Can I appeal a decision about my mental health?
If you disagree with a decision your made about your mental health, you can try to resolve it informally or formally.
Some examples of health-care providers include:
- Psychiatrists and other doctors, who can treat you for a and prescribe medicine
- Psychologists, who provide psychotherapy, counselling and other treatments to manage your mental health
- Social workers, who provide support, suggest ways to manage day-to-day problems in your life, and help you develop skills to cope with challenges you're facing
Sometimes, you can resolve an issue you have with your health-care provider informally. For example, if you disagree with something your therapist has said about your mental health, you can ask them to discuss the issue with you.
Or, if you feel that your doctor didn't give you enough information to make an informed decision about your , you can talk to them about your concerns and the questions you have.
If you get the information or result that you wanted from your informal talk with your health-care provider, you may decide you're satisfied and don't need to file a formal complaint.
If you think trying to resolve your issue informally isn't suitable in your situation, or if you tried it and it didn't work, then you can resolve it formally. You do this by submitting an official:
- complaint about your health-care provider, or
- application to appeal or review the decision you disagree with.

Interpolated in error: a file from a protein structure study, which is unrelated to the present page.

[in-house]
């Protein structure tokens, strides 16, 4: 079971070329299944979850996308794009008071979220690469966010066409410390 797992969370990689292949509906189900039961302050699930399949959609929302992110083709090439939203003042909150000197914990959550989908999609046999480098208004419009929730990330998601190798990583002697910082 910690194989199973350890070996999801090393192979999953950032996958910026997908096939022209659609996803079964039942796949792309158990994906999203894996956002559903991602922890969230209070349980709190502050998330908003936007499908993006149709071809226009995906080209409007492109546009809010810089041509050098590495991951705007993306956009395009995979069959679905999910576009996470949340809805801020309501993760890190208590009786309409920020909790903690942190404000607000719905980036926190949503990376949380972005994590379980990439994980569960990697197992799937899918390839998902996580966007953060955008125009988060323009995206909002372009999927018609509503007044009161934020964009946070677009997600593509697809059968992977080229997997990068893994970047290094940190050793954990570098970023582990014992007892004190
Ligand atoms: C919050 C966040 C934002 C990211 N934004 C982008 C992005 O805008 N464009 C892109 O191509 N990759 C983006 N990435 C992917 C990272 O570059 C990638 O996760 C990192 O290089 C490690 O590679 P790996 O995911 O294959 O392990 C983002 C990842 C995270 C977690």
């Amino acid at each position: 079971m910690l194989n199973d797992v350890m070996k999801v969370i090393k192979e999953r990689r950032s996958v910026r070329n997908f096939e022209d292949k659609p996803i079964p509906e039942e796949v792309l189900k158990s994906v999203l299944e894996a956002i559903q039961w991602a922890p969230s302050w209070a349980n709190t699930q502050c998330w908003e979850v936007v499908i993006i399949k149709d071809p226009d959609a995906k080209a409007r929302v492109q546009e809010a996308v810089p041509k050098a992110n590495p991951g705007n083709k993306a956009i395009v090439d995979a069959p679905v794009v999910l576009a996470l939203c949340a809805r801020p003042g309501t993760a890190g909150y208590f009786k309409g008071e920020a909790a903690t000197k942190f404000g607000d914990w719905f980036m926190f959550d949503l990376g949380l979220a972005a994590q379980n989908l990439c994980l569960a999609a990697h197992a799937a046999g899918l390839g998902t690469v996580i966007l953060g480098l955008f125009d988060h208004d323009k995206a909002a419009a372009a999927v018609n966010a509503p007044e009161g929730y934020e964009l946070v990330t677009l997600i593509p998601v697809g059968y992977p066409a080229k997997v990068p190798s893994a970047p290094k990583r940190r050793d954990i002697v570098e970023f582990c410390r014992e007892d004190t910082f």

Depending on which decision you disagree with, you may have to submit a complaint or application to one or more of the following:
- The Consent and Capacity Board: The Board handles issues to do with your mental capacity, staying in a , and Community Treatment Orders.
- The Information and Privacy Commissioner: the Commissioner handles issues to do with your privacy and your health .
- A professional organization: Most health-care professionals belong to a professional organization. So if a health-care professional violated their duties, you can complain to the professional organization they belong to.
For example, the College of Physicians and Surgeons of Ontario handles issues to do with the way your doctor treated you or handled your situation.
If you disagree with your health-care provider, you may be able to go to another one. This can be more difficult if you're staying in a psychiatric facility.
If your doctor has discriminated against you, you may be able to make an application to the Human Rights Tribunal.
Get legal help
It's a good idea to talk to a lawyer about your options.
If you're a patient in a psychiatric facility, you have the right to talk to a Rights Adviser. A Rights Adviser helps you understand your health-care rights. They're not lawyers, but they can help you find a lawyer. To speak with a Rights Adviser, you can contact the Psychiatric Patient Advocate Office at 1-800-578-2343.
If you have a low income, you may be able to get help from Legal Aid Ontario and get a . You can reach Legal Aid Ontario at 1-800-668-8258.